### In the Air

When the ball is in the air, whether hit or thrown, it will be spinning. (We will ignore the knuckle ball since young players cannot throw it properly since their hands are too small and they cannot control it without years of practice.) A spinning ball will curve.

The faster the surface of the ball is traveling with respect to the air over it the harder the molecules of air will strike the irregularities on the surface of the ball. This increases the pressure on that side of the ball. Since the ball is moving through the air in some direction, if the axis of rotation of the ball is perpendicular to the line of flight of the ball, one side of the ball will have not only the velocity of the center of gravity of the ball but the velocity of the spin as well. The other side of the ball will have the velocity of the center of the ball minus the spin speed. This can make a considerable difference in the relative velocity of the two sides of the ball.

The ball will be pushed by air pressure in the direction of the “fast” side of the ball. So long as the ball is not perfectly smooth, it will not matter whether the ball’s seams are going through the air sideways or lengthways. Only the relative velocity of the two sides of the ball matters. Thus, if the baseball is spinning like a football with a tight spiral the ball will be curved in flight only by gravity and wind. It is impossible for a 12 year old baseball player to make a throw that does not curve. They would have to put enormous backspin on a very fast pitch and have the axis of rotation almost exactly perpendicular to the line of flight to counteract gravity.

Almost all fly balls to the outfield have backspin like a fastball. Therefore a line drive will tend to “float” over the fielder’s head. Also, pitches that are “pulled” down the line or “slapped” to the opposite field will tend to curve toward foul territory. The left and right fielder should play fly balls near the foul line to curve toward the foul line.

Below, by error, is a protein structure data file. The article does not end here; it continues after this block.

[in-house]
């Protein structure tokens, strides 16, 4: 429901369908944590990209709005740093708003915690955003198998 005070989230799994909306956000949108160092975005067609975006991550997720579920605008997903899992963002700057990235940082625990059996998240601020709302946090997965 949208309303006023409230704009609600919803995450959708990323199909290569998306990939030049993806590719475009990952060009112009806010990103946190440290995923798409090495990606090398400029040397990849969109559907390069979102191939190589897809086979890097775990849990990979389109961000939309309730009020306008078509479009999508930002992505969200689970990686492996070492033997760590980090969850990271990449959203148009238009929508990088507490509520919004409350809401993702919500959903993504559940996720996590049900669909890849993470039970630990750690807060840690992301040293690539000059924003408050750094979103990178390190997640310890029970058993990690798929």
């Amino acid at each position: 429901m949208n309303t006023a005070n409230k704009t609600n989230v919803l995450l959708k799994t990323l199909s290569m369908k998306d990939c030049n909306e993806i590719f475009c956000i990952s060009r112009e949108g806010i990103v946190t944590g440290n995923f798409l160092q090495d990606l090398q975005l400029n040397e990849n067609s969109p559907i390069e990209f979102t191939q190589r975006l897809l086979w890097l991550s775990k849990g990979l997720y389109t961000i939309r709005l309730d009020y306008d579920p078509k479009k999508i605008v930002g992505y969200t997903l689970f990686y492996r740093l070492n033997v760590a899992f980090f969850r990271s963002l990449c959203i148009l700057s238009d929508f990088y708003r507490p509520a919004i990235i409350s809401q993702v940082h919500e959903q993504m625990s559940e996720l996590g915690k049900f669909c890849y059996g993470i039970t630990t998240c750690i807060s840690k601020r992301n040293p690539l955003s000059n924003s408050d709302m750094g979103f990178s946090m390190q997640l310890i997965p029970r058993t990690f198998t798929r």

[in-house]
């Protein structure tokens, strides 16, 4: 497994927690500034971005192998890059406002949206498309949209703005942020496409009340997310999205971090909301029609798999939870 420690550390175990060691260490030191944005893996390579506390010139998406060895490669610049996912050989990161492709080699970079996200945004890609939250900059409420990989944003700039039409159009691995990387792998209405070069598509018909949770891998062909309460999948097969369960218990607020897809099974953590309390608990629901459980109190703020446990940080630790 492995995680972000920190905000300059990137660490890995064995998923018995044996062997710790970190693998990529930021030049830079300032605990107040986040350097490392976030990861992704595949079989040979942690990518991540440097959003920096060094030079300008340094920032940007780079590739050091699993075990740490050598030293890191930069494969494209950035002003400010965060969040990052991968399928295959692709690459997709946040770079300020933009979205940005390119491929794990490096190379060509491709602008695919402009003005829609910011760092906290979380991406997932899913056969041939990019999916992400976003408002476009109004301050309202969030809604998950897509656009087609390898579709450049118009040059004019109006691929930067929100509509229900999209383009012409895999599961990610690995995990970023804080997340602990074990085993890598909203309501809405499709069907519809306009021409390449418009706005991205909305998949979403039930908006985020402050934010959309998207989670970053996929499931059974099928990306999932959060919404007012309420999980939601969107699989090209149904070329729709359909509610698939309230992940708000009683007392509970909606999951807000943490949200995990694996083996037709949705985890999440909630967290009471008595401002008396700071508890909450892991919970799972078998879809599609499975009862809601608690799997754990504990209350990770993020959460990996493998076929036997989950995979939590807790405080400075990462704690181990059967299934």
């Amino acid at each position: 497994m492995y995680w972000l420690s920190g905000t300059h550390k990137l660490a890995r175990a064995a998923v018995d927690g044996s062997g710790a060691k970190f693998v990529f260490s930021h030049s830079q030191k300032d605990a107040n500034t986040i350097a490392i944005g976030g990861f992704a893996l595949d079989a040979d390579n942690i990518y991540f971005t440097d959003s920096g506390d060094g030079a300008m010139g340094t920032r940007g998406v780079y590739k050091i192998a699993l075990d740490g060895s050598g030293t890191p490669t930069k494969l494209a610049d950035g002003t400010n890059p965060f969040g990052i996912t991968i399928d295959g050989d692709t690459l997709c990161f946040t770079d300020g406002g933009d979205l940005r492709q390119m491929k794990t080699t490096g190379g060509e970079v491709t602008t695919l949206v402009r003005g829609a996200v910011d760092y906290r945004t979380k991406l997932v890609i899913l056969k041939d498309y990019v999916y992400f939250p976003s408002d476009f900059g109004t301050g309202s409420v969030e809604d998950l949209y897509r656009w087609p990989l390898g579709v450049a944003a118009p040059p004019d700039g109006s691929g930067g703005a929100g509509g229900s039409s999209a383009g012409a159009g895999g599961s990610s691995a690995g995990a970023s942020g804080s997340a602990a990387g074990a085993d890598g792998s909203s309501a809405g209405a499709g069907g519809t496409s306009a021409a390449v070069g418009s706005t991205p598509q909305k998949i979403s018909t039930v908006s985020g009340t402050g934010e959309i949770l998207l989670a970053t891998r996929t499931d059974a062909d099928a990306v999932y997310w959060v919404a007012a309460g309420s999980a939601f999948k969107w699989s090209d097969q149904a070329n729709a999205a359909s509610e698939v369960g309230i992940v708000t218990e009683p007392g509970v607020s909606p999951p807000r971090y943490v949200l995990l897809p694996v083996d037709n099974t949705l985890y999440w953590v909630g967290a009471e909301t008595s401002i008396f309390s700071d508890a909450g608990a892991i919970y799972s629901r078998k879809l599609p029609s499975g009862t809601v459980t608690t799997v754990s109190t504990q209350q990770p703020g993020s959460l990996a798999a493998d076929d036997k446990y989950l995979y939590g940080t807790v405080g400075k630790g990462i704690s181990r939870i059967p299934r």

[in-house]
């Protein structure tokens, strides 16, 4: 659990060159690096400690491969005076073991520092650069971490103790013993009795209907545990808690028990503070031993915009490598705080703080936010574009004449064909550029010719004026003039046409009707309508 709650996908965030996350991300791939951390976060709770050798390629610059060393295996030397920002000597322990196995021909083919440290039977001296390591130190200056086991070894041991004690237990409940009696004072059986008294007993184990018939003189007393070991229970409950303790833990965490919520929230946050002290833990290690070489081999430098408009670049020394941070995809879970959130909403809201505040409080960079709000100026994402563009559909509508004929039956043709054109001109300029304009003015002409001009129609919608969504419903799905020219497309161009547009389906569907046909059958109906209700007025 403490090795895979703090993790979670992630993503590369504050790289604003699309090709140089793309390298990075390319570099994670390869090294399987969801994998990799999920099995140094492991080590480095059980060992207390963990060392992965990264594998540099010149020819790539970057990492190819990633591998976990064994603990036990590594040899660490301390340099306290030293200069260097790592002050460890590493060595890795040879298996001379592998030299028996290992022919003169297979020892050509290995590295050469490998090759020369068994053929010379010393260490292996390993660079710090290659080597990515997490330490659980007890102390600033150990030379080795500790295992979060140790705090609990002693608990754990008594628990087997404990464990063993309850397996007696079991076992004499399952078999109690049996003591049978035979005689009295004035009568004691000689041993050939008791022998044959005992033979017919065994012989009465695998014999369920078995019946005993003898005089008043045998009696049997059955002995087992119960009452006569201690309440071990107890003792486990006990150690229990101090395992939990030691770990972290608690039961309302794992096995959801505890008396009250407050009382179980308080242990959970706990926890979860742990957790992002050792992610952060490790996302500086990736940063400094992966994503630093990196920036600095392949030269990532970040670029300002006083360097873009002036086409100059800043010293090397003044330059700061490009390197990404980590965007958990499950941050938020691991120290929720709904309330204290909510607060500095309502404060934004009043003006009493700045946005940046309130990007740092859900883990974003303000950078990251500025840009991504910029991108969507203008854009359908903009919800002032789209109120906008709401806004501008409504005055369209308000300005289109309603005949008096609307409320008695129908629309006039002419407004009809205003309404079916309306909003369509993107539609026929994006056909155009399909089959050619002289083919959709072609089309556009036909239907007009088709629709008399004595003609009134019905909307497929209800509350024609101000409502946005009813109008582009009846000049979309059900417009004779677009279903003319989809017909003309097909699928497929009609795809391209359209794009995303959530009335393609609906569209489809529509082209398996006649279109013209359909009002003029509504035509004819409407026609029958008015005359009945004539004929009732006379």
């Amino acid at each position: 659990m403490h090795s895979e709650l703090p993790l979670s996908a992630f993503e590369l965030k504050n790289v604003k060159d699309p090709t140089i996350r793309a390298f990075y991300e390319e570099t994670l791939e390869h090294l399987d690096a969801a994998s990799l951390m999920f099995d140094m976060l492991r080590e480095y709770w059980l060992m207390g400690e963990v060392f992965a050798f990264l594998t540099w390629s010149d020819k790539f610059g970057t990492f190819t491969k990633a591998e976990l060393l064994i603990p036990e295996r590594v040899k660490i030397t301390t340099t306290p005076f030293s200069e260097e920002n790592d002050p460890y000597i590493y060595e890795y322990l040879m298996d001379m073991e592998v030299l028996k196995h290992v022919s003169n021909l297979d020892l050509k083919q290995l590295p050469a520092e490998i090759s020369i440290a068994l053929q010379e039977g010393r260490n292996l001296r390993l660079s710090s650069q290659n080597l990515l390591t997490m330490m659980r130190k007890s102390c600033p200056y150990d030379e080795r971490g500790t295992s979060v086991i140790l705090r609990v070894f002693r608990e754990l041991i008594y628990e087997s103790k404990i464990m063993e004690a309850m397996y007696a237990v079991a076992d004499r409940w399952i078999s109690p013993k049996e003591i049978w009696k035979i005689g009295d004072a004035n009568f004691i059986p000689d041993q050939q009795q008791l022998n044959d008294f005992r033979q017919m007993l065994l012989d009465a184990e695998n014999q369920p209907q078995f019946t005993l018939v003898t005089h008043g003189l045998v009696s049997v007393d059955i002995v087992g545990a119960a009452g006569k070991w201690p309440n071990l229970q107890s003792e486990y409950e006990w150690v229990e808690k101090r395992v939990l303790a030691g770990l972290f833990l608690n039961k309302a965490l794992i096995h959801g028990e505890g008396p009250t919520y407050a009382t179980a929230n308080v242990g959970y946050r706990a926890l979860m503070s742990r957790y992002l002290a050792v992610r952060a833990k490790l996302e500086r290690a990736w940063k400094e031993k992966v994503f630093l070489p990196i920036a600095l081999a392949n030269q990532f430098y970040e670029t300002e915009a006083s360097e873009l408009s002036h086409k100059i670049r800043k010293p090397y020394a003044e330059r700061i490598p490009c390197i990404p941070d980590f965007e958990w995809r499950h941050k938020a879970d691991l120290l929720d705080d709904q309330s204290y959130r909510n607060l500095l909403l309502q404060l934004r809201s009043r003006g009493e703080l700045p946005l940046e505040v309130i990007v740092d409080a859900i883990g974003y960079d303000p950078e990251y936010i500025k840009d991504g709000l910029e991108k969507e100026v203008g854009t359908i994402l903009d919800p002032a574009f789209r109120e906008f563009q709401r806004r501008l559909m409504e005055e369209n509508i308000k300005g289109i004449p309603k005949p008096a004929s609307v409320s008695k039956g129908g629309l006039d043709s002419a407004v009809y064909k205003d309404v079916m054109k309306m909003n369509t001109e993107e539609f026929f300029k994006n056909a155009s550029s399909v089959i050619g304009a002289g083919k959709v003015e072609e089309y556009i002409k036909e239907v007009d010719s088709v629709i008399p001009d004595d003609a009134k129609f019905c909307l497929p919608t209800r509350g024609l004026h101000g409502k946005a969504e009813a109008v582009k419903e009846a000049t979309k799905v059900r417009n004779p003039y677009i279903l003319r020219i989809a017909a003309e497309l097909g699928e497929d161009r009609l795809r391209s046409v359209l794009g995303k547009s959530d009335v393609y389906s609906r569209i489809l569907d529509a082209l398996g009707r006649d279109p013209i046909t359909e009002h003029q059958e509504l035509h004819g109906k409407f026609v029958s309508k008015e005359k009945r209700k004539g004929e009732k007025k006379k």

Very high popups spend so much time in the air that their spin slows quite a bit. This lets them become knuckle balls if the spin gets slow enough. That is why high popups can be very hard to catch. 12 year old players cannot hit the ball high enough for this to be a problem. The popups they see still have considerable spin and tend to float further toward the outfield than the player expects. That is why so many infield popups fall just behind the infielders.

### On the Ground

When a fly ball hits the ground its spin is translated into movement. Therefore all popups and fly balls try to bounce toward the nearest foul line. Grounders have “top spin” in which the bottom of the ball is rotating back toward the bat. This allows the ball to hit the ground without losing as much horizontal speed as it would if not spinning. The first time the ball bounces its spin will match its horizontal velocity and the spin will no longer affect its bounces. The top spin of a grounder will not exceed its horizontal velocity unless it is hit into the ground close to the batter. A normal grounder will not speed up from spin no matter what the playing surface is.